Rigor level at different colleges / subjects / majors -- how different, and how to tell?

This came up in another thread:

So here is the new thread. The questions:

  • How different is the rigor level at different colleges, subjects, and majors?
  • How does one tell how different the rigor level is where there may be significant differences?

Note also that “rigor” may have multiple definitions, such as intellectual difficulty and workload, which may not necessarily all increase or decrease together as one compares different courses.


Thanks for getting this started, @ucbalumnus! Here’s hoping it will spark discussion.

There’s definitely a lot of conventional wisdom about all these on CC (and elsewhere), like the idea that computer science is more rigorous than English, or that Princeton is more rigorous than Northern Kentucky. These generally get unquestioningly vectored, but I’m not entirely convinced, given the ways things like accreditation standards and such work.

Honestly, I tend to think that inputs drive outputs—so if the same student went into comp sci or English, or attended Princeton or Northern Kentucky, that would drive the rigor rather than the major or the college itself. But I recognize that I am in the minority here. So let the discussion begin!


Several colleges such as Harvard and Princeton offer their courses online through EdX. Watch them, and see for yourself whether they match or exceed the rigor of similar courses at your institution.


I’m not sure you can. Even a class taught within a single department at one school can vary significantly in content and rigor depending on the professor teaching it that semester. In grad school I TAed for a course 6 times with 5 different instructors, and I was struck by how differently it was taught each time.

Comparing syllabi can help, but only a small minority of instructors make their syllabi publicly accessible.

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I am really happy to see this thread. I was actually comparing the first year classes listed for two CS/Game Design majors this morning trying to figure out how similar they are (or are not). It is definitely a slog. Hopefully you all have some good advice on how to make such comparisons.

When my S was looking at colleges a few years ago, one of the most significant criteria was the types of courses and the rigor of these courses. We found the content and the level of rigor can vary a great deal from course to course, even if they’re supposed to be comparable (or equivalent). It isn’t going to be easy to find all the differences, but I’d suggest to start with course syllabus, recommended books, lecture notes/handouts (sometimes you can even get a sense of the pace of a course by looking at them), and ultimately, problem sets and tests/exams (surprisingly how much is available online these days).

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Your suggestion to look at notes reminds me of something my husband did when he started teaching at his alma mater, the US Naval Academy, back in 2006. He ended up teaching some of the electrical engineering classes that he had taken about 15 years earlier and thought they didn’t cover as much material as when he took them. Being a truly nerdy guy, he still had all of his college notes and books (and yes, we still have the boxes today even though I really, really want to throw them out). He was able to find some of his old notes and compare them to what he was teaching, which confirmed that the class he was teaching in 2006 only covered about 80% of what it covered back in the late 80’s. So, even the same class can change over time.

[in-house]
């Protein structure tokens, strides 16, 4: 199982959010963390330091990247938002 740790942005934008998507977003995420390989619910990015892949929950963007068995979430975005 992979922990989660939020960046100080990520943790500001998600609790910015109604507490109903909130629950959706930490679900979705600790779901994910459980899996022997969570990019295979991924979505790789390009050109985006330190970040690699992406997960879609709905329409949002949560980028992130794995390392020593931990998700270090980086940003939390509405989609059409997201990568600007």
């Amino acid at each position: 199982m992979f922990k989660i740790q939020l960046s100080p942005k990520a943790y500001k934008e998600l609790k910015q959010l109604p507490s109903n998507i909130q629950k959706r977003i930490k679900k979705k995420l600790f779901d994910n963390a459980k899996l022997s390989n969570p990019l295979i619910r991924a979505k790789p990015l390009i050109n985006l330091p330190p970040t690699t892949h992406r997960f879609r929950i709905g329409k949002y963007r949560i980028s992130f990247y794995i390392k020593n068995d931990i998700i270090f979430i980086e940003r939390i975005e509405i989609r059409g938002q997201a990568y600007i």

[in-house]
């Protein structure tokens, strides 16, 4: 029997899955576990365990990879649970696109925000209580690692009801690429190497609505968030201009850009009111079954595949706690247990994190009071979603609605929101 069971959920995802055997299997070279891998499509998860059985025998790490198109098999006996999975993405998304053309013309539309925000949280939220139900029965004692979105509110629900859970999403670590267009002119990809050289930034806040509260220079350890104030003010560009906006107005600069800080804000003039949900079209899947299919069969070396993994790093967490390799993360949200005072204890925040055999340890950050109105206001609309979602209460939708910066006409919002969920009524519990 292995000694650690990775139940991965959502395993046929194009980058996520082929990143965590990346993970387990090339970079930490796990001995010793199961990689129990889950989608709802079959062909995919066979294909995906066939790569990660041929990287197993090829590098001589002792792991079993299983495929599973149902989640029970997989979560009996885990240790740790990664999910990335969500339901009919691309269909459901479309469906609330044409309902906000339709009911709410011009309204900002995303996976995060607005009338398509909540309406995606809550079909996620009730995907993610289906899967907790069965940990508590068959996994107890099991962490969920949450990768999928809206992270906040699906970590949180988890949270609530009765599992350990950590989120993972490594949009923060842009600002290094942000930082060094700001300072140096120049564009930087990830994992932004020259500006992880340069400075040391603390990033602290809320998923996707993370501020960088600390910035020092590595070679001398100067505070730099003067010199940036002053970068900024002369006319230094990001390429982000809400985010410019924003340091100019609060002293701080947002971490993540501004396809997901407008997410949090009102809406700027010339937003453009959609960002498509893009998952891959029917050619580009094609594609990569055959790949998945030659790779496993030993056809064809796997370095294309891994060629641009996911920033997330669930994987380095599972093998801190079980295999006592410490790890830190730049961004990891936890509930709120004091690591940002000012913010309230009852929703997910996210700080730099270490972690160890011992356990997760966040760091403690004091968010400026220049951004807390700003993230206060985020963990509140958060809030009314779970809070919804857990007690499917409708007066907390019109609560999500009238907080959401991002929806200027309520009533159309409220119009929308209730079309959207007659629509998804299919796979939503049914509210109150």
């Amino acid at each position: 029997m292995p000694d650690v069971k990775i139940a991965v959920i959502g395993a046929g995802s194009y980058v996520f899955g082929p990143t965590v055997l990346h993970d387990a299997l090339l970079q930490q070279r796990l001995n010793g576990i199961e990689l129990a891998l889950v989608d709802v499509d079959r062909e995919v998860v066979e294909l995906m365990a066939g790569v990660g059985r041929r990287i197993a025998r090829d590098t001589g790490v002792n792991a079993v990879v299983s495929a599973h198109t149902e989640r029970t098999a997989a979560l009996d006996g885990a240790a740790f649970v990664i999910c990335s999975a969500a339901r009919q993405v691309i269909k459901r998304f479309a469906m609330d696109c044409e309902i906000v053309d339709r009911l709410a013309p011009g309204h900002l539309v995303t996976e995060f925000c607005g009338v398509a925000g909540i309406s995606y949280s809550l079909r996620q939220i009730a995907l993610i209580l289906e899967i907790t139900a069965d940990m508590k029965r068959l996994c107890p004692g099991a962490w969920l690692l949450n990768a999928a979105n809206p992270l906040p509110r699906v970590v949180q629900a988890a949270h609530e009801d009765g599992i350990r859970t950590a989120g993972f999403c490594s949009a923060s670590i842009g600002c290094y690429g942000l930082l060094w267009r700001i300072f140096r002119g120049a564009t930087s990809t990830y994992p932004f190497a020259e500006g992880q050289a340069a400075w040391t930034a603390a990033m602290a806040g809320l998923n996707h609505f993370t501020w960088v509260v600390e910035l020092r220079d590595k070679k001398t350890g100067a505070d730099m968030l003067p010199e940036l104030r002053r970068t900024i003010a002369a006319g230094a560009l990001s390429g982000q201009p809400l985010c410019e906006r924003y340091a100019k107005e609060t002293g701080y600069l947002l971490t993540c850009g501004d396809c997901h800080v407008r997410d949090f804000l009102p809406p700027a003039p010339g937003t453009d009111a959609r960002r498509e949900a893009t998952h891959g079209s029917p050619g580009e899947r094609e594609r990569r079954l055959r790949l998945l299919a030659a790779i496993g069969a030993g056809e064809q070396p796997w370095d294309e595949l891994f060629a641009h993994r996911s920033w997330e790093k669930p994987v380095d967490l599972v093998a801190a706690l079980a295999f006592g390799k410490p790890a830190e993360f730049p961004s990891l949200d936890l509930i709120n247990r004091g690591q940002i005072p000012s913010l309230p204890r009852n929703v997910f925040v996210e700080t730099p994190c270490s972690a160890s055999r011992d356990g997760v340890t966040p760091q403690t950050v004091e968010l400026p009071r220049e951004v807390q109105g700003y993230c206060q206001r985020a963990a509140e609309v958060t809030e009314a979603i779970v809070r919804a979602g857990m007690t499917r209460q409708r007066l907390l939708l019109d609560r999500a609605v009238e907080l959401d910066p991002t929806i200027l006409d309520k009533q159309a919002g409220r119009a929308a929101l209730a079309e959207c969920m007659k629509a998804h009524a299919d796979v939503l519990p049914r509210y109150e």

I can see analyzing English literature being more intellectually difficult than designing a computer algorithm or program for many computer science majors…

However, the other dimension of workload may be more quantifiable. Some courses (labs, art studio, art performance, big term projects, etc.) tend to consume a lot of time that is not always accounted in the credit values of the courses. But there still can be considerable variation.


And I suppose that feeding into all this is the widespread idea that, say, writing logically consistent papers is easier (and thus a less rigorous pursuit) than evaluating a triple integral in a cylindrical coordinate system.

But based on my daughter who’s an industrial engineering major, no, for some people it’s precisely the opposite.


A combination of writing well and understanding logic may not always be easy to find.


A mathematician once told me: math is easier than science.

His argument was that scientists create mathematical models to simplify and clarify what we are seeing in nature. If math was indeed more difficult, then why are mathematical models simpler than the reality that scientists are trying to understand?

It was a good point.


As a trained physicist (but not a practicing one), my take is that there’s beauty and simplicity in nature that we rarely fully appreciate. If a model or theory is so messy and convoluted, it likely isn’t the ultimate truth.


The same material can be taught at multiple levels of intensity as well, reflecting the expectations of the prof/college. For example, in a humanities course that can include whether or not primary research is expected, the level of intellectual rigor in analytical work, and the balance of depth versus depth.